American Shipper

IMO to review maritime security

IMO to review maritime security

   The International Maritime Organization's maritime safety committee will discuss maritime security, construction standards for new ships and other safety issues during its meetings in London Dec. 1-10.

   The specialized committee is expected to re-establish the security working group to consider issues relating to the implementation of the special measures to enhance maritime security that were adopted by the organization in 2002 and entered into force on July 1, the IMO said, referring to the International Ship and Port Facility Security Code.

   The working group on maritime security, which functioned in May during the previous round of the maritime safety committee's meetings, is generally suspended until the next committee meeting.

   On maritime security, the maritime safety committee will discuss:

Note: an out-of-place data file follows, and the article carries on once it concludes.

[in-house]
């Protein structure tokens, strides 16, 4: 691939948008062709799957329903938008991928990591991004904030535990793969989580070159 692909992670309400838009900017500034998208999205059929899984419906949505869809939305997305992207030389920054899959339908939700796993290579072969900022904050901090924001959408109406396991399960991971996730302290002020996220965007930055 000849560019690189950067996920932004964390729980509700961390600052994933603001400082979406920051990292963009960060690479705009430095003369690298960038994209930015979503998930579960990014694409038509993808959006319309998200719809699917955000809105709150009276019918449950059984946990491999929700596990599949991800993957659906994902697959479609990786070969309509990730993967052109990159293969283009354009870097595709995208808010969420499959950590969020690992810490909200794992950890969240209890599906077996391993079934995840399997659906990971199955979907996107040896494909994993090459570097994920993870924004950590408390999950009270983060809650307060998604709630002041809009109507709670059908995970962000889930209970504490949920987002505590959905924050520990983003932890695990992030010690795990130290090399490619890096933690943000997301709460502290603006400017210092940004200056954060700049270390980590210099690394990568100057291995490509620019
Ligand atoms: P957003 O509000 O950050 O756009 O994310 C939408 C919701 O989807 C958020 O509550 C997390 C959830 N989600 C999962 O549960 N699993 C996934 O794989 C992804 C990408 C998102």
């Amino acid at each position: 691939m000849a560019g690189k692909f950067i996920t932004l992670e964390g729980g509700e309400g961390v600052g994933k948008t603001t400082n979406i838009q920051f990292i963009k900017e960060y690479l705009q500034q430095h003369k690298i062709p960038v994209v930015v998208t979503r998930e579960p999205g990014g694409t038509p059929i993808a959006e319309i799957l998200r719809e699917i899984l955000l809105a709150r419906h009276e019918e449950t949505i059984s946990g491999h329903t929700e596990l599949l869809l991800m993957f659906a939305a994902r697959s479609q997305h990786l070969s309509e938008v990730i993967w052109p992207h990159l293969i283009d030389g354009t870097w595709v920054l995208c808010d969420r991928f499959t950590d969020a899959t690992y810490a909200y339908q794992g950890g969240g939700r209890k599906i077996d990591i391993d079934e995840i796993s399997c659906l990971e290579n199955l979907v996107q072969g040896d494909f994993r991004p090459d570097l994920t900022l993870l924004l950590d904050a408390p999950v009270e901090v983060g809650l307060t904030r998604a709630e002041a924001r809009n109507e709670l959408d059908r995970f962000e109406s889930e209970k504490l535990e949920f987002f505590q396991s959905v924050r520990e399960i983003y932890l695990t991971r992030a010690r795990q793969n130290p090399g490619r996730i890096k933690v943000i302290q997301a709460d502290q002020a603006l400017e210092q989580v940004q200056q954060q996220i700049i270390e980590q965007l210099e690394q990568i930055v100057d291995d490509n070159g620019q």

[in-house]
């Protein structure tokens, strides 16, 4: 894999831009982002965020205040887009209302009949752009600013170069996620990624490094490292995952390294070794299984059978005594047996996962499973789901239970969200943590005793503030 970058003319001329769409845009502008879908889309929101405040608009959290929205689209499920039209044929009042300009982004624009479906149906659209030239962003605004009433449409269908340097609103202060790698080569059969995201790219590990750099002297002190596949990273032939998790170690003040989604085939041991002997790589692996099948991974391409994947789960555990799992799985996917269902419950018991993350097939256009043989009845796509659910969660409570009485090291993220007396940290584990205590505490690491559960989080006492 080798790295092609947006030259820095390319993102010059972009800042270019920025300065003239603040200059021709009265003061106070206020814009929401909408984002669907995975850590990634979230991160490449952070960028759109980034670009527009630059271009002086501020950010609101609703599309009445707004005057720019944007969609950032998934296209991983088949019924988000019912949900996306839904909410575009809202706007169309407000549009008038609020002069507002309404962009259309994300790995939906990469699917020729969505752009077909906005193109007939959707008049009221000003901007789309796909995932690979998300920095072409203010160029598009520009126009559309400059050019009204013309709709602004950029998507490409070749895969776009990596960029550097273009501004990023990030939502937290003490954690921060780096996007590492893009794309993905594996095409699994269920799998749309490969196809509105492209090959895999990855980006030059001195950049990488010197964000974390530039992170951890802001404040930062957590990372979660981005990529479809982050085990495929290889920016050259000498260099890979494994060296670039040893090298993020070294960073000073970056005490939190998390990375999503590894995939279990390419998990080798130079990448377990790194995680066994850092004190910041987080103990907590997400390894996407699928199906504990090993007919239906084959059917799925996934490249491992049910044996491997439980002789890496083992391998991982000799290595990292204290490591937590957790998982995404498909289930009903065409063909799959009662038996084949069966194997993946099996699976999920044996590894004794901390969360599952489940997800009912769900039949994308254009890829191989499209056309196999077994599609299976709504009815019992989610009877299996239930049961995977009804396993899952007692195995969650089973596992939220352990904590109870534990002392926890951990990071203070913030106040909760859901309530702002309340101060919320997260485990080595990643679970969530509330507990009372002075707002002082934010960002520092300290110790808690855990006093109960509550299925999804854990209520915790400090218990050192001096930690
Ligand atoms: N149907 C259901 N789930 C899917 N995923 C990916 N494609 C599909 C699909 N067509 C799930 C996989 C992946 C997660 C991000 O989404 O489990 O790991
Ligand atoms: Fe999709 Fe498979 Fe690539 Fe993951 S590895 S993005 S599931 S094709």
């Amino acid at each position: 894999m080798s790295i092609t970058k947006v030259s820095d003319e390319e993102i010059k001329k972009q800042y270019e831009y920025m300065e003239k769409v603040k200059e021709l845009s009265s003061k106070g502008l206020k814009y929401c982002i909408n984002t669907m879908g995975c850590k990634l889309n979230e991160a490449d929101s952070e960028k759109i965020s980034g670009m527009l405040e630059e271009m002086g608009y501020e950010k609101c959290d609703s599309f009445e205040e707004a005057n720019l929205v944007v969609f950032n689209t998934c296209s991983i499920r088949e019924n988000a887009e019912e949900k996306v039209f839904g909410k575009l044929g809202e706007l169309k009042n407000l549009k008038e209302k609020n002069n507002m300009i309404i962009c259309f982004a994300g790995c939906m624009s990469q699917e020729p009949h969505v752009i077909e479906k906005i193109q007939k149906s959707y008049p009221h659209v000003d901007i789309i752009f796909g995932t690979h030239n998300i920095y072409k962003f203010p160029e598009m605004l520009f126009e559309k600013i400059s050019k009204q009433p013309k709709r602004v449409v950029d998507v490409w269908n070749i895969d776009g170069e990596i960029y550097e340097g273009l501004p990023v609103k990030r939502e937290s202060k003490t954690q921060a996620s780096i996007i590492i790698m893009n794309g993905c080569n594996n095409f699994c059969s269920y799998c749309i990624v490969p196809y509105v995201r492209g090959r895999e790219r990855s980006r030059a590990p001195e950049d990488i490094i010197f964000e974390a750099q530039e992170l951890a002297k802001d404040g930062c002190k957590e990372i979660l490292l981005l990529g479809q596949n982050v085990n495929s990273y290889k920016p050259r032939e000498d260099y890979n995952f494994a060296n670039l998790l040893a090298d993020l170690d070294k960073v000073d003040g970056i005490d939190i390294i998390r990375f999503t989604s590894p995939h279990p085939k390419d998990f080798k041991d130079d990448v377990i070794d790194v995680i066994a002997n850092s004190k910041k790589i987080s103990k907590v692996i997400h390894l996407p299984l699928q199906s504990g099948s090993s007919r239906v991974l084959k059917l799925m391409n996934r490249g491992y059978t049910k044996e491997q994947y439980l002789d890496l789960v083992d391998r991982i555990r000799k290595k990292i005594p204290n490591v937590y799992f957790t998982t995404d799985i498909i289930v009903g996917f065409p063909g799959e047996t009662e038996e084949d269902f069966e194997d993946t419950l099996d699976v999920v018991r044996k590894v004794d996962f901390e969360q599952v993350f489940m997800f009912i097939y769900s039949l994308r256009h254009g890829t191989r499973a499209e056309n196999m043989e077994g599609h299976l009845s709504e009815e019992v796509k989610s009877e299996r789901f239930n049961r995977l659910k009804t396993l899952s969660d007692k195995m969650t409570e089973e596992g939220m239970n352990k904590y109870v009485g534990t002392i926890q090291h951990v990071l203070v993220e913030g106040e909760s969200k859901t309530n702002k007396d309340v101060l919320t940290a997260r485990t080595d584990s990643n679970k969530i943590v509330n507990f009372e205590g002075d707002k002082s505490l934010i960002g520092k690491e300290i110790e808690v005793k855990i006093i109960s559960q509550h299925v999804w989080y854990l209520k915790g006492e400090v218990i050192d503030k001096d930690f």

* Developing a checklist for conducting port facility security self-assessments.

   * A standardized data-set of security-related information that ships could be expected to provide in advance of their arrival in port.

   * False security alerts and distress/security double alerts.

   * Long-range identification and tracking.

   * Sharing of information on maritime security and concerns over the publishing of data generated by automatic identification systems.

   The development of “goal-based standards” for new ship construction will also be on the IMO committee's agenda. The committee has asked its members whether goal-based standards should set prescriptive requirements or describe specific solutions, or prescribe high-level goals of safety and pollution prevention; whether the goal-based standards approach should be extended to other areas (for example, machinery and electrical systems, lifesaving appliances and fire safety) so that the same goal-setting regime covers the entire ship; how to verify compliance with goal-based standards during the design, construction, operation and maintenance of ships, whether IMO should do this, and if so, how.

   The IMO said 19 countries and three international organizations have submitted 26 documents on this issue for consideration by the committee.